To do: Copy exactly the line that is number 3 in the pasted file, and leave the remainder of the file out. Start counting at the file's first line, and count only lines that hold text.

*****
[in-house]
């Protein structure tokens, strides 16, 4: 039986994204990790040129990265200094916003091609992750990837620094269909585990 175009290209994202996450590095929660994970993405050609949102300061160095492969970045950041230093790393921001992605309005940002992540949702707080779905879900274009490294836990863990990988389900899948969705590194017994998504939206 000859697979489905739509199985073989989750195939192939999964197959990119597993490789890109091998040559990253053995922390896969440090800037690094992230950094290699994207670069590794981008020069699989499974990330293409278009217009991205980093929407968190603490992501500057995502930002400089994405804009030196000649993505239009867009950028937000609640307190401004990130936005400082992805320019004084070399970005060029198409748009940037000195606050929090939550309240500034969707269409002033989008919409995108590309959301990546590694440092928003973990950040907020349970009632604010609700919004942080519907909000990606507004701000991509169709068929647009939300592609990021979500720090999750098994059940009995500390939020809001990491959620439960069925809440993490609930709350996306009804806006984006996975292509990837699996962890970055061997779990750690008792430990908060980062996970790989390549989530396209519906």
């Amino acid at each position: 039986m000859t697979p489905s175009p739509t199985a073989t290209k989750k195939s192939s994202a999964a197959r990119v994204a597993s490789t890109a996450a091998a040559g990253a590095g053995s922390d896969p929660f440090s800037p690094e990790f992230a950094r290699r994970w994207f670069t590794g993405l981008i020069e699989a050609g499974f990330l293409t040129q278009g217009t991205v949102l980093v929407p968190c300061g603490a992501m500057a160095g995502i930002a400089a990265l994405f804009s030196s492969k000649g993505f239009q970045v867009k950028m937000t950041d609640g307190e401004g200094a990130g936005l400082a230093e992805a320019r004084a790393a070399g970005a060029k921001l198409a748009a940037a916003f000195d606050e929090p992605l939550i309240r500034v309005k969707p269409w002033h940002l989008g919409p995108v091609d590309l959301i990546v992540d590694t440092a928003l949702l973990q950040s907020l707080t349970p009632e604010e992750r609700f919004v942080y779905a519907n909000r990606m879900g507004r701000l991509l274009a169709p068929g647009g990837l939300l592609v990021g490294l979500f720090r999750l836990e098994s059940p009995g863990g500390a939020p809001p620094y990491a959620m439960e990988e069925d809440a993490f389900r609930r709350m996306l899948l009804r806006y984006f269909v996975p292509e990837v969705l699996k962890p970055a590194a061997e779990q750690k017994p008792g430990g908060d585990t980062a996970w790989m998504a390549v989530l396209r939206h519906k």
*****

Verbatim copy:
């Amino acid at each position: 039986m000859t697979p489905s175009p739509t199985a073989t290209k989750k195939s192939s994202a999964a197959r990119v994204a597993s490789t890109a996450a091998a040559g990253a590095g053995s922390d896969p929660f440090s800037p690094e990790f992230a950094r290699r994970w994207f670069t590794g993405l981008i020069e699989a050609g499974f990330l293409t040129q278009g217009t991205v949102l980093v929407p968190c300061g603490a992501m500057a160095g995502i930002a400089a990265l994405f804009s030196s492969k000649g993505f239009q970045v867009k950028m937000t950041d609640g307190e401004g200094a990130g936005l400082a230093e992805a320019r004084a790393a070399g970005a060029k921001l198409a748009a940037a916003f000195d606050e929090p992605l939550i309240r500034v309005k969707p269409w002033h940002l989008g919409p995108v091609d590309l959301i990546v992540d590694t440092a928003l949702l973990q950040s907020l707080t349970p009632e604010e992750r609700f919004v942080y779905a519907n909000r990606m879900g507004r701000l991509l274009a169709p068929g647009g990837l939300l592609v990021g490294l979500f720090r999750l836990e098994s059940p009995g863990g500390a939020p809001p620094y990491a959620m439960e990988e069925d809440a993490f389900r609930r709350m996306l899948l009804r806006y984006f269909v996975p292509e990837v969705l699996k962890p970055a590194a061997e779990q750690k017994p008792g430990g908060d585990t980062a996970w790989m998504a390549v989530l396209r939206h519906k």